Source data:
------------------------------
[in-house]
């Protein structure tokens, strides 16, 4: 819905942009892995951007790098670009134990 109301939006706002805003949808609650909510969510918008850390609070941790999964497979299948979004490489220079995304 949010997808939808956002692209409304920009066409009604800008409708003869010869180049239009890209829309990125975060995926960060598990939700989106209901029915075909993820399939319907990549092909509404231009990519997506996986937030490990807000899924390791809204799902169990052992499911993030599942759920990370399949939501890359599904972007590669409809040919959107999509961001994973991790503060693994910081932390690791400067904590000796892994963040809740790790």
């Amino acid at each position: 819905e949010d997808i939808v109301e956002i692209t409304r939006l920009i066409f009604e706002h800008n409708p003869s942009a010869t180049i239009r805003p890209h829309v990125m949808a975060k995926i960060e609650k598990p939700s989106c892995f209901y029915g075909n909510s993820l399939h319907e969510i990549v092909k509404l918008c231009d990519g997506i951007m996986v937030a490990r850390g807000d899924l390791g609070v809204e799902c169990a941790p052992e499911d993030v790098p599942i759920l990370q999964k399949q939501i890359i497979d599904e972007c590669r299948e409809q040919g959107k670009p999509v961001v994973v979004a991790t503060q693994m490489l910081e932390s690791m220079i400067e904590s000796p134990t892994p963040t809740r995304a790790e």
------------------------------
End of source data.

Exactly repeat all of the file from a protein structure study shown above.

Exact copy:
[in-house]
């Protein structure tokens, strides 16, 4: 819905942009892995951007790098670009134990 109301939006706002805003949808609650909510969510918008850390609070941790999964497979299948979004490489220079995304 949010997808939808956002692209409304920009066409009604800008409708003869010869180049239009890209829309990125975060995926960060598990939700989106209901029915075909993820399939319907990549092909509404231009990519997506996986937030490990807000899924390791809204799902169990052992499911993030599942759920990370399949939501890359599904972007590669409809040919959107999509961001994973991790503060693994910081932390690791400067904590000796892994963040809740790790």
């Amino acid at each position: 819905e949010d997808i939808v109301e956002i692209t409304r939006l920009i066409f009604e706002h800008n409708p003869s942009a010869t180049i239009r805003p890209h829309v990125m949808a975060k995926i960060e609650k598990p939700s989106c892995f209901y029915g075909n909510s993820l399939h319907e969510i990549v092909k509404l918008c231009d990519g997506i951007m996986v937030a490990r850390g807000d899924l390791g609070v809204e799902c169990a941790p052992e499911d993030v790098p599942i759920l990370q999964k399949q939501i890359i497979d599904e972007c590669r299948e409809q040919g959107k670009p999509v961001v994973v979004a991790t503060q693994m490489l910081e932390s690791m220079i400067e904590s000796p134990t892994p963040t809740r995304a790790e």